Warm Cups of Peking Opera
In a lane called Zhuzhong Hutong, just west of Beijing’s Bell and Drum Towers, is a Peking Opera-themed café named “Mood in Rouge.” The spacious and bright coffee shop is decorated with masks, headdresses, and other elements of Peking Opera, imbuing the space with a strong Eastern flavor alongside furnishings and ornaments such as potted plants, bird cages, and fishbowls.
The manager of the café, Liu Zhen, was born in 1990. He began to study traditional Chinese opera at an early age and graduated from the Peking Opera Department of the National Academy of Chinese Theatre Arts. He was formerly employed full-time as a Peking Opera actor and directed large-scale Peking Opera performances. In recent years, he has mainly focused on promoting Peking Opera culture and education. The café is the latest attempt by Liu and his team to promote Peking Opera culture.
Window to Peking Opera
“Many young people like coffee these days,” he said. “Whether they’re doing social media or chatting with friends, they seem to always end up in a coffee shop.” Liu expected that combining Peking Opera with coffee could attract more young people to the traditional art.
The name, “Mood in Rouge,” was inspired by a famous tune from Peking Opera. Liu Zhen recognizes that the most complex human emotions such as love, longing, and happiness are probed in the opera arts, which is why the shows resonate with spectators. He seeks to transfer such emotions depicted in Peking Opera into tastes on the tongue. According to Liu, the café’s flagship drink is called “The Last Song at Gaixia,” a special cocktail that enables drinkers to hear the roaring of ancient Chinese general Xiang Yu (232-202 B.C.), also the king of Western Chu. “The wine’s carambola fruit aftertaste is reminiscent of the hero’s pity for his concubine,” he added.
Other popular offerings were inspired by Lin Chong’s sorrow in the classic play Fleeing at Night and the love story depicted in Over the Wall. Lin Chong is a hero in the classical novel Outlaws of the Marsh while Over the Wall is based on an ancient play that was popular in China for about 300 years.
To develop satisfactory offerings, Liu Zhen and his team often make dozens of trials with different formula variations. He wants the café’s theme to become more than a material facade and serve as a genuine manifestation of the inclusive and diverse artistic charm of Peking Opera.
The café also holds small-scale Peking Opera lectures and impromptu performances, during which customers can learn about the traditional art while drinking coffee. After enjoying Peking Opera, they can’t help but discuss it with each other. “We all know that Peking Opera is a national cultural treasure of China,” he said. “I hope to make it more down-to-earth. I expect to open a door for the public to become intimate with Peking Opera and help people see how the traditional art can also become a lifestyle that influences today’s people in a gentle way.”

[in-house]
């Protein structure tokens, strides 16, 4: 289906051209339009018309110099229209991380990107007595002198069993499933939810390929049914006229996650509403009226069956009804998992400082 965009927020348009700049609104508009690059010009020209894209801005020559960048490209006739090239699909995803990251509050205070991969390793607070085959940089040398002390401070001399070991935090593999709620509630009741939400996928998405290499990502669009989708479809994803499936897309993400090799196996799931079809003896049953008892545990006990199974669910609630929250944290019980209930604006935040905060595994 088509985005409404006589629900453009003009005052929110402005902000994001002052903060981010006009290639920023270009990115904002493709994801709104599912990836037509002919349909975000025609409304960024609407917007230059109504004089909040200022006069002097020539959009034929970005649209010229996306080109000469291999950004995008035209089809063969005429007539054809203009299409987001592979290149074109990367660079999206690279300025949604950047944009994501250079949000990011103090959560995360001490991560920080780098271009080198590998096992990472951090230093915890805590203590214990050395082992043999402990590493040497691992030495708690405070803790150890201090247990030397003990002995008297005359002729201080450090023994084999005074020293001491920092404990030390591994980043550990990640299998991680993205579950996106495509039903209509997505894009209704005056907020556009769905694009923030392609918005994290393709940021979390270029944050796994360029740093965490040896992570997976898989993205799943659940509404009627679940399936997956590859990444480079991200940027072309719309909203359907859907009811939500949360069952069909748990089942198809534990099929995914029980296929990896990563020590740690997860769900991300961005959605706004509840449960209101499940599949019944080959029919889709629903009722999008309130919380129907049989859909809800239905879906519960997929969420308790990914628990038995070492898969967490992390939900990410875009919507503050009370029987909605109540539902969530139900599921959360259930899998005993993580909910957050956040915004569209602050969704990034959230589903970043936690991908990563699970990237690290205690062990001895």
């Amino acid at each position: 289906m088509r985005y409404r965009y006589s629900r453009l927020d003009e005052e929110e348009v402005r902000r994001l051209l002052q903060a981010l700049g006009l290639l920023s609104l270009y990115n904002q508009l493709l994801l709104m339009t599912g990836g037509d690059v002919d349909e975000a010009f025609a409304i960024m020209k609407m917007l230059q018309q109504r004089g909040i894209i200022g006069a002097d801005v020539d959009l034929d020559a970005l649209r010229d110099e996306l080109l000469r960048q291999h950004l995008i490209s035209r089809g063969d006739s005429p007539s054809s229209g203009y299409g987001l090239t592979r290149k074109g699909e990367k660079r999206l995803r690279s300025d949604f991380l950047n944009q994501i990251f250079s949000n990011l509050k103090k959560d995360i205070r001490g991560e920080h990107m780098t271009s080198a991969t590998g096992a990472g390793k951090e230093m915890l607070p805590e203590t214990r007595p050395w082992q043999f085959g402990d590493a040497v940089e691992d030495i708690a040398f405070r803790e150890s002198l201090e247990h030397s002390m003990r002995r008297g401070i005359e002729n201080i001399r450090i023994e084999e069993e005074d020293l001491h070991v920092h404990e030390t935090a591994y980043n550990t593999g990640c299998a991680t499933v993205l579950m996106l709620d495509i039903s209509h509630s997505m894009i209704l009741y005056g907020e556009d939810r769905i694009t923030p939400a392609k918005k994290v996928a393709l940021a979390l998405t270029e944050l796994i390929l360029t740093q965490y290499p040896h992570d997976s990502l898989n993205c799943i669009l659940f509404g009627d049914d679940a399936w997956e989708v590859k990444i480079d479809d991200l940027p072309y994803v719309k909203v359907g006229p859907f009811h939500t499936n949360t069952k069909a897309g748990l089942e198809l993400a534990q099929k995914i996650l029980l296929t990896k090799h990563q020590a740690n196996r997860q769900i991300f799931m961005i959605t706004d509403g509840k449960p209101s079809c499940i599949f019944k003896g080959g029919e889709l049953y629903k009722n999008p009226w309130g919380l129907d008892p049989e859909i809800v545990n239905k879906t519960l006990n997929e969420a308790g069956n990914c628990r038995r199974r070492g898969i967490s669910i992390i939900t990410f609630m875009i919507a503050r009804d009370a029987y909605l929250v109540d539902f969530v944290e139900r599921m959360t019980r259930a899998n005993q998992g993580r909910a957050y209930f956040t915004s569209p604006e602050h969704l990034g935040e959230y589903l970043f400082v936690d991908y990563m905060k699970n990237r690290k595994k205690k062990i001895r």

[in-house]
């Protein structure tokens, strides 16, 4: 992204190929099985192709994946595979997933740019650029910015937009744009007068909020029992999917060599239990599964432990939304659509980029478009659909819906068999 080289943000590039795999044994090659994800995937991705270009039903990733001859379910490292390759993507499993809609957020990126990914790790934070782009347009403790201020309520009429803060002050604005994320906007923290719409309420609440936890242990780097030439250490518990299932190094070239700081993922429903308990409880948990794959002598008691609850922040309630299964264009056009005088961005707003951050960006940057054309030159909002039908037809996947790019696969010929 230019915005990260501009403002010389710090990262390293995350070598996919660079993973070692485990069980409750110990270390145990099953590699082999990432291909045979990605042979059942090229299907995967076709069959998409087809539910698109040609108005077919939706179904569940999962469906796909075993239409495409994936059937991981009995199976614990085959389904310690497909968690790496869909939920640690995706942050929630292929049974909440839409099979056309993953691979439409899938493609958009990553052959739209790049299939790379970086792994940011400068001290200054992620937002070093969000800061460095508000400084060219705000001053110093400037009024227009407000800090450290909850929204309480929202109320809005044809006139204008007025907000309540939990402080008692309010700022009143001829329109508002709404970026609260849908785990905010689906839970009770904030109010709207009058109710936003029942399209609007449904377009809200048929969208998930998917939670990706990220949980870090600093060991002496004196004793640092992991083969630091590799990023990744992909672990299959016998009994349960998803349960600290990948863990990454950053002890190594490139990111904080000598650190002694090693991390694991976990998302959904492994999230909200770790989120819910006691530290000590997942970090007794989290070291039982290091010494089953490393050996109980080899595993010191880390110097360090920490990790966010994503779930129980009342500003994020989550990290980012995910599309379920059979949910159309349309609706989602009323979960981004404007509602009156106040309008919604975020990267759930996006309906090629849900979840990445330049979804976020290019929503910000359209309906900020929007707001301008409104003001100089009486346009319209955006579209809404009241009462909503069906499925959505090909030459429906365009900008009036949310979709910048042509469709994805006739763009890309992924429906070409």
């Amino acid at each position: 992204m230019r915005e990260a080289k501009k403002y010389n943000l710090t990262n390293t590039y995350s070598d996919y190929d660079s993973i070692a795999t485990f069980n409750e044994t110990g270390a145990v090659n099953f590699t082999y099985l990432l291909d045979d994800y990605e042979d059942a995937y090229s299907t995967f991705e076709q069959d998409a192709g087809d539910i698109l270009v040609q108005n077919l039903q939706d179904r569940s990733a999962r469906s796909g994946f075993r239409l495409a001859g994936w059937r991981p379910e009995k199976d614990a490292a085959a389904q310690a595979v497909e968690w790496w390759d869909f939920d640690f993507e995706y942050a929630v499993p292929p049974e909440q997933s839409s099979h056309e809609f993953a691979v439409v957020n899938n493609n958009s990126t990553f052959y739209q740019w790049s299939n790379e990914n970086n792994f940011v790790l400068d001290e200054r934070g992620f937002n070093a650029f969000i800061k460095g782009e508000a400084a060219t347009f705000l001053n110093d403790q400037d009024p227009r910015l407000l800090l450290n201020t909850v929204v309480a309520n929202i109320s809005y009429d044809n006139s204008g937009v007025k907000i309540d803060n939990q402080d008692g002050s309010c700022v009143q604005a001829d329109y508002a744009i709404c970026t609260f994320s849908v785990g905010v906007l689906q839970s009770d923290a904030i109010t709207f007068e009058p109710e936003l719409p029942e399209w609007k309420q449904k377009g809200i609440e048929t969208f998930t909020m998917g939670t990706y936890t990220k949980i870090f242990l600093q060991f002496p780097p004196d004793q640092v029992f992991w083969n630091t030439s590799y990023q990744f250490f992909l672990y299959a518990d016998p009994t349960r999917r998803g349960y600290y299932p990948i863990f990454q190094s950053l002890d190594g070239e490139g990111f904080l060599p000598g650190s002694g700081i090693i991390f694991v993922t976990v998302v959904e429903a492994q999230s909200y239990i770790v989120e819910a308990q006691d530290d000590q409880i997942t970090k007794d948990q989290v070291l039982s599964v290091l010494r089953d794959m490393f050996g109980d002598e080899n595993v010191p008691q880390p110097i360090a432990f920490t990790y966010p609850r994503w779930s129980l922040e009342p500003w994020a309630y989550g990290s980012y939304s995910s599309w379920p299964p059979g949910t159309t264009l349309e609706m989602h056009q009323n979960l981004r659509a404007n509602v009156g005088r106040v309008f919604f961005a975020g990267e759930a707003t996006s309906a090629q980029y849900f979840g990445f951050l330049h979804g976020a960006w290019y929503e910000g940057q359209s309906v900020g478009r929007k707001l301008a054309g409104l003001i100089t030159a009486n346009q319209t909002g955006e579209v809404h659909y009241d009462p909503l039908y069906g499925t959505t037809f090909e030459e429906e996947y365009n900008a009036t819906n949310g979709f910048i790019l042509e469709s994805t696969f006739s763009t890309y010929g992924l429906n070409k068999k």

Hub of Traditional Culture
Due to the popularity of the commercial area surrounding the Bell and Drum Towers and the word-of-mouth spread of the coffee shop’s reputation, more and more people have been finding Mood in Rouge and experiencing the beauty of Peking Opera.
It welcomed a student returning from overseas who desired to listen to Peking Opera, a family of three from a southern city that planned an immersive Peking Opera trip, and a full-time photographer who often looks for inspiration in the elements of the traditional art. Now Liu Zhen has become friends with many customers, who often visit to exchange experiences with him, give him rare products related to Peking Opera, and help decorate the store. “We have met many friends who like this café, and they are the ones who keep us going.” Liu believes that the amazing connection between people is the greatest support for his entrepreneurship.
On his way out of the café, a young boy from Dunhuang, Gansu Province, once asked Liu Zhen if he could lecture on the Dunhuang murals there. Liu agreed. The café was packed on the day of the lecture. Liu knew then that the boy frequently shared Dunhuang information online and had many followers. Since then, the coffee shop has hosted various cultural salons on topics including the aesthetics of Buddhist sculpture in Qingzhou, which attracted fans from all walks of life. “I’m so happy we have been able to gather aficionados of Peking Opera and traditional Chinese culture to communicate with each other in this nook,” Liu declared.